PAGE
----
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Thomas Fleming

Thomas Fleming is president of the Fleming Foundation. He is the author of six books, including The Morality of Everyday Life and The Politics of Human Nature, as well as many articles and columns for newspapers, magazines,and learned journals. He holds a Ph.D. in Classics from the University of North Carolina, Chapel Hill and a B.A. in Greek from the College of Charleston. He served as editor of Chronicles: a Magazine of American Culture from 1984 to 2015 and president of The Rockford Institute from 1997-2014. In a previous life he taught classics at several colleges and served as a school headmaster in South Carolina

17 Responses

  1. James D. says:

    Dr. Fleming,

    I appreciate the Ray Price mention. He was certainly a formidable vocalist. I also think that George Jones and Marty Robbins could be considered. I read that George Jones actually borrowed (or stole) his vocal styling from early Johnny Paycheck records. If you listen to early Paycheck, before he ruined his voice with drugs and booze, there are similarities. By the way, Paycheck got his start with Jones and Price.

  2. Avatar photo Thomas Fleming says:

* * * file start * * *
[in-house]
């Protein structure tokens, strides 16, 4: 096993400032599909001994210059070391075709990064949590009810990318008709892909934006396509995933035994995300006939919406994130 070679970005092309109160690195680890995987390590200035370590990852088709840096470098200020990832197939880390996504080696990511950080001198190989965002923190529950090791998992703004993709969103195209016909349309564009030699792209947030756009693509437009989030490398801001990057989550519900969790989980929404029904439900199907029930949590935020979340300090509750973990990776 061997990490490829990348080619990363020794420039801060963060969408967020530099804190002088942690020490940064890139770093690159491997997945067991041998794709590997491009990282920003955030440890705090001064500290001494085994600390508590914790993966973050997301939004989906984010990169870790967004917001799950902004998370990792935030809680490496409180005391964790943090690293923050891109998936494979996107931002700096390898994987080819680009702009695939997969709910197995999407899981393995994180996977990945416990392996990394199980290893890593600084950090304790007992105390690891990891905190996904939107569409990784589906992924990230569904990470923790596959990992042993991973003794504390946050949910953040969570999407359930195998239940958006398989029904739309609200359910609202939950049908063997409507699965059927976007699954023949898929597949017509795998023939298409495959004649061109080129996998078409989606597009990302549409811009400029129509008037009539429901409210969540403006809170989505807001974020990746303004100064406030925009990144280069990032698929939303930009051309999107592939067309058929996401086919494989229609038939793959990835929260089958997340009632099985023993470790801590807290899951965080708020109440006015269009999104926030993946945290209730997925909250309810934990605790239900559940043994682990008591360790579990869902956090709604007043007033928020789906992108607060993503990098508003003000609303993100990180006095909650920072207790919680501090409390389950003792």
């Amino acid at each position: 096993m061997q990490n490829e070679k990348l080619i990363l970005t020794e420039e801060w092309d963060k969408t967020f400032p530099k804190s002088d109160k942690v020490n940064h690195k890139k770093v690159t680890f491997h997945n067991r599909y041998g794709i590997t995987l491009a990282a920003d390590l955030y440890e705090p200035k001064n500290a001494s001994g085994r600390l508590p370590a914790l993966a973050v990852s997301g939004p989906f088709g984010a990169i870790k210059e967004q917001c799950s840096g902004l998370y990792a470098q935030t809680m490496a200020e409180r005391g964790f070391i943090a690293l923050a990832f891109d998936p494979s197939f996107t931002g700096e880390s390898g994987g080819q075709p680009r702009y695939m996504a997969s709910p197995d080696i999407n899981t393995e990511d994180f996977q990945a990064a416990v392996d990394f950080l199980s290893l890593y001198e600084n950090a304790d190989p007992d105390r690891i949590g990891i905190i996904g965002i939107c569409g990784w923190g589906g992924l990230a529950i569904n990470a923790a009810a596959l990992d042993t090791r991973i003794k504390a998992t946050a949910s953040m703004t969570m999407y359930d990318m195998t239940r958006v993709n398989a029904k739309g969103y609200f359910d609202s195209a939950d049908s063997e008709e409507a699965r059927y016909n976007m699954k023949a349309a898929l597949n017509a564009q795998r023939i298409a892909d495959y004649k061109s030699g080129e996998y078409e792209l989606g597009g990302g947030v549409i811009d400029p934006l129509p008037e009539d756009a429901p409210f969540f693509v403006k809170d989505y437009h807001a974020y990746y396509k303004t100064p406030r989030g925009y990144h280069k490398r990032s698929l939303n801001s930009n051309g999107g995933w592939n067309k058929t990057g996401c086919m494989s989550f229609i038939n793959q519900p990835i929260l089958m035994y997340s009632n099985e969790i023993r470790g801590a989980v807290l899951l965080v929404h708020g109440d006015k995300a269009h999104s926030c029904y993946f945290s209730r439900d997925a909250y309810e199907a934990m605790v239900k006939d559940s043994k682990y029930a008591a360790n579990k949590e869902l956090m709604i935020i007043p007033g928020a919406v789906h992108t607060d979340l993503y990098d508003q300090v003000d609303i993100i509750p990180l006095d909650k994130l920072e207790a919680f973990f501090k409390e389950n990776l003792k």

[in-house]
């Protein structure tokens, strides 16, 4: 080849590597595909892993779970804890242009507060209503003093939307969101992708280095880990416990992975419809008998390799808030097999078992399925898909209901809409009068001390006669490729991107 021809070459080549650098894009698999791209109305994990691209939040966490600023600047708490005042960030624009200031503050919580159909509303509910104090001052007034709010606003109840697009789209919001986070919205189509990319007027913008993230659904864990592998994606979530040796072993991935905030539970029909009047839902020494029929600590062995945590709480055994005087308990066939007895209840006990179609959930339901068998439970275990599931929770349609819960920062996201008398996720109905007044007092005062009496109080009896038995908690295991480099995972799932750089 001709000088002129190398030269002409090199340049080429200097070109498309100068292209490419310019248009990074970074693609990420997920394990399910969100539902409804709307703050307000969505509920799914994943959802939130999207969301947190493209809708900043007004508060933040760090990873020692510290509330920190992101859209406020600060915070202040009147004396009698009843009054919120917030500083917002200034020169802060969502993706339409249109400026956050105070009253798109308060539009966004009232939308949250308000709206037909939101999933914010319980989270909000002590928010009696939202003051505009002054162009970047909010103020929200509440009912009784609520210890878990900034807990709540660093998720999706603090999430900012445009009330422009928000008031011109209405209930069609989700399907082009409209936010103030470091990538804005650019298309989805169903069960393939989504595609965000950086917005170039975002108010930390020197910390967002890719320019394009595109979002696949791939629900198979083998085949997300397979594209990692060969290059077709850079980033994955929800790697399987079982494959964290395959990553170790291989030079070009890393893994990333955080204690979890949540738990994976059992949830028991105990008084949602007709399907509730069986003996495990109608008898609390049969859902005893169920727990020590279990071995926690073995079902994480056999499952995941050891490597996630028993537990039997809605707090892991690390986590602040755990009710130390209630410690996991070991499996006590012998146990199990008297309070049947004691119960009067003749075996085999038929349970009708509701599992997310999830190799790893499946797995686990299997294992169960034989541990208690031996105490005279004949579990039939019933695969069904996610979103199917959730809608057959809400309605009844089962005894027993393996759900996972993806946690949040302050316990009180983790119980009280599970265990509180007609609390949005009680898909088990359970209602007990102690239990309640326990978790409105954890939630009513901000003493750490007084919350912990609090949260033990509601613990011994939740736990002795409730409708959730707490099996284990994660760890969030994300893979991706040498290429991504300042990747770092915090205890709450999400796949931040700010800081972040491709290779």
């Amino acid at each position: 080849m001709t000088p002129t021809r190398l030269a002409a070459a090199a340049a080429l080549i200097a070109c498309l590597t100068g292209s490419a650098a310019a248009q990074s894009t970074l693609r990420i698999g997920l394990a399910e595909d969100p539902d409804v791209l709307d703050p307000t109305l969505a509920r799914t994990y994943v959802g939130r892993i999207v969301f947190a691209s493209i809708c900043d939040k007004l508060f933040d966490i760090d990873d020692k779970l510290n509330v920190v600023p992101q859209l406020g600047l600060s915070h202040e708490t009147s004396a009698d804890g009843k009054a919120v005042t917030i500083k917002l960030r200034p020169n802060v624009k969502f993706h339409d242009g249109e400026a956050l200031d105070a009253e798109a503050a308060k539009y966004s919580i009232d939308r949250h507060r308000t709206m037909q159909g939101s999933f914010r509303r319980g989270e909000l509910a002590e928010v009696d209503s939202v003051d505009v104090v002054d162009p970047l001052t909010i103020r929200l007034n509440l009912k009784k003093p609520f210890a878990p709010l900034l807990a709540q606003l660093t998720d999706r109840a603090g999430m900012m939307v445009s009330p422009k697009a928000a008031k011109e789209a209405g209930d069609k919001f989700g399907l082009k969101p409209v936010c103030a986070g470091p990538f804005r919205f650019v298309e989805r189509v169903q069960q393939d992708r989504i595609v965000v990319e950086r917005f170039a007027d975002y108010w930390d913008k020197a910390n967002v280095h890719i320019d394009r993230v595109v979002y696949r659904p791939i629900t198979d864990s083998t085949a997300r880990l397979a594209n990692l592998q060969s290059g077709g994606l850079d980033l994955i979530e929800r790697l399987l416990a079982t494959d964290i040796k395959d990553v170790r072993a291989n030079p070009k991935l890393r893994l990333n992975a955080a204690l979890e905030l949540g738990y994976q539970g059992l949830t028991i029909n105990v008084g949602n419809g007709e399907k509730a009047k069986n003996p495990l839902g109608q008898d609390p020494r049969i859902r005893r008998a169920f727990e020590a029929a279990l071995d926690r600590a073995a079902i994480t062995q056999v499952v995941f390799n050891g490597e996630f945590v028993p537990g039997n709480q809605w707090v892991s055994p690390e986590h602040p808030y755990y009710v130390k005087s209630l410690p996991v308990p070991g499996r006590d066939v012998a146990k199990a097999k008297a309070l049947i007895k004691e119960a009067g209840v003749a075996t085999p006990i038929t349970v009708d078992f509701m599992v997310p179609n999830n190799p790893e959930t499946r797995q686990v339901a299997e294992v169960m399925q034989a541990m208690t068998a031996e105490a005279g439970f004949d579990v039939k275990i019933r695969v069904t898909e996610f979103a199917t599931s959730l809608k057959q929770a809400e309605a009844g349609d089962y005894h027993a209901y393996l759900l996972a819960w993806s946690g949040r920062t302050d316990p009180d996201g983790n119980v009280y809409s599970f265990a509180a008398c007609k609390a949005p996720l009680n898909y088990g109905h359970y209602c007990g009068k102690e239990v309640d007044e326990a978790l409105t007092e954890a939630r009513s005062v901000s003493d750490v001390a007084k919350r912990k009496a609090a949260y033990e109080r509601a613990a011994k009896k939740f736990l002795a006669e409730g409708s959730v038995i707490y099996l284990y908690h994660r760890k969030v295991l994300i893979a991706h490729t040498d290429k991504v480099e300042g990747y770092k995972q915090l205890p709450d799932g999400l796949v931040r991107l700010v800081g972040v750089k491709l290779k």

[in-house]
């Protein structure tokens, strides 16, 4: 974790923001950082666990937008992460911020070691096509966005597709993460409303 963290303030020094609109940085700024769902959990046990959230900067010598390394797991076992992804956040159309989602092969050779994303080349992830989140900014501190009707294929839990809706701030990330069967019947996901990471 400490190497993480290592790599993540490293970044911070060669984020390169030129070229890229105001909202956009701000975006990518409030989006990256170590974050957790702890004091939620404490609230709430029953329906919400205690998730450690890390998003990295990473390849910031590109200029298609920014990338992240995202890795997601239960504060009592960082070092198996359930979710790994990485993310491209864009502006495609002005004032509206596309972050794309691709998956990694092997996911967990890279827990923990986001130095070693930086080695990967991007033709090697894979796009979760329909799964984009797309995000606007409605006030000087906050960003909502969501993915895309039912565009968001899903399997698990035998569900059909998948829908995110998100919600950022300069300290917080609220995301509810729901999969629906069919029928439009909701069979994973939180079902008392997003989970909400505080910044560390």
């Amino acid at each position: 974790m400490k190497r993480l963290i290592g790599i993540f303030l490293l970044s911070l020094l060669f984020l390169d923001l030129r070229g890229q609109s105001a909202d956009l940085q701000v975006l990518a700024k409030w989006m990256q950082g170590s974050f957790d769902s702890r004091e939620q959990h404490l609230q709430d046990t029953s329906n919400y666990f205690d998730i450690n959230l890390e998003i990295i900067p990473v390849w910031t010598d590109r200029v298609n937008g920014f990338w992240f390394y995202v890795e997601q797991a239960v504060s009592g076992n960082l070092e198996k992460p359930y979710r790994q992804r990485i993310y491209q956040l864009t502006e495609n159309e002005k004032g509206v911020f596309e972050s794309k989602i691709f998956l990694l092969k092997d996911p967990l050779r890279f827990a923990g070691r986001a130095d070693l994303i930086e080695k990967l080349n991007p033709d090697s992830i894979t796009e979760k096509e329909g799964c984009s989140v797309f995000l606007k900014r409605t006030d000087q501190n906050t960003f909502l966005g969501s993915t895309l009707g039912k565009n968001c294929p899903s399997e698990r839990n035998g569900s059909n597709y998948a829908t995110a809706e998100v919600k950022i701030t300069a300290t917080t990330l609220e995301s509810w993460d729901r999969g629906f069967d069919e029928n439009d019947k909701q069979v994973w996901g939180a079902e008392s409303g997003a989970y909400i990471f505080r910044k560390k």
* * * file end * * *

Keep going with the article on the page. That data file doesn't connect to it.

Thanks for the comment. There is a chronological problem with Johnny Paycheck as influence on George Jones. George was not only older (about 7 years) but had his first hit record came in 1955 (“Why Baby Why?”). Yearning was a big song in 1957, “White Lightning” in 1959, Johnny Paycheck had been backup singer and songwriter in the 1960’s but his first hit as a singer, so far as I can tell, was in 1965. As a student, I was aware of George Jones by the early 1960’s, while Johnny P not until much later. Naturally, they all stole techniques from each other. Jones began imitating Hank Williams and Lefty, and later it is said that he picked up those dramatic low notes from Merle Haggard, whom Jones always called his favorite country singer. What I liked about George Jones was the way he started by following the masters and emerging with trial and error with his distinctive voice and style.

  3. James D. says:

    I’m aware that Jones appeared years before Paycheck and I can’t find the article now, but I believe what was said was that Jones heard Paycheck sing and began to adopt his vocal style. I can certainly hear a change in Jones’ mid-to-late career recordings. His early songs are much more straight-forward without the vocal nuance he became known for later in his career.

  4. James D. says:

    There are several similar articles, but this is from George Jones’ obituary in LA Weekly:

    “Paycheck exerted a critical influence on Jones, as Nashville producer Aubrey Mayhew told me in a 1990 interview. “I don’t want you to misunderstand this statement but, George Jones learned to sing by listening to Johnny Paycheck.” said Mayhew. “What Paycheck does is phrase on the vowels. And that was unheard of prior to him. Nobody did that, but Paycheck did, in the mid- and late-’50s when he was working as a harmony singer. Go back and listen to the Jones records of the 1950’s and then listen to his records after “The Race is On.” It is the harmony that makes the record and that harmony is Paychecks. Jones, Wynn Stewart, Haggard — they all learned from Johnny Paycheck.”

  5. Avatar photo Thomas Fleming says: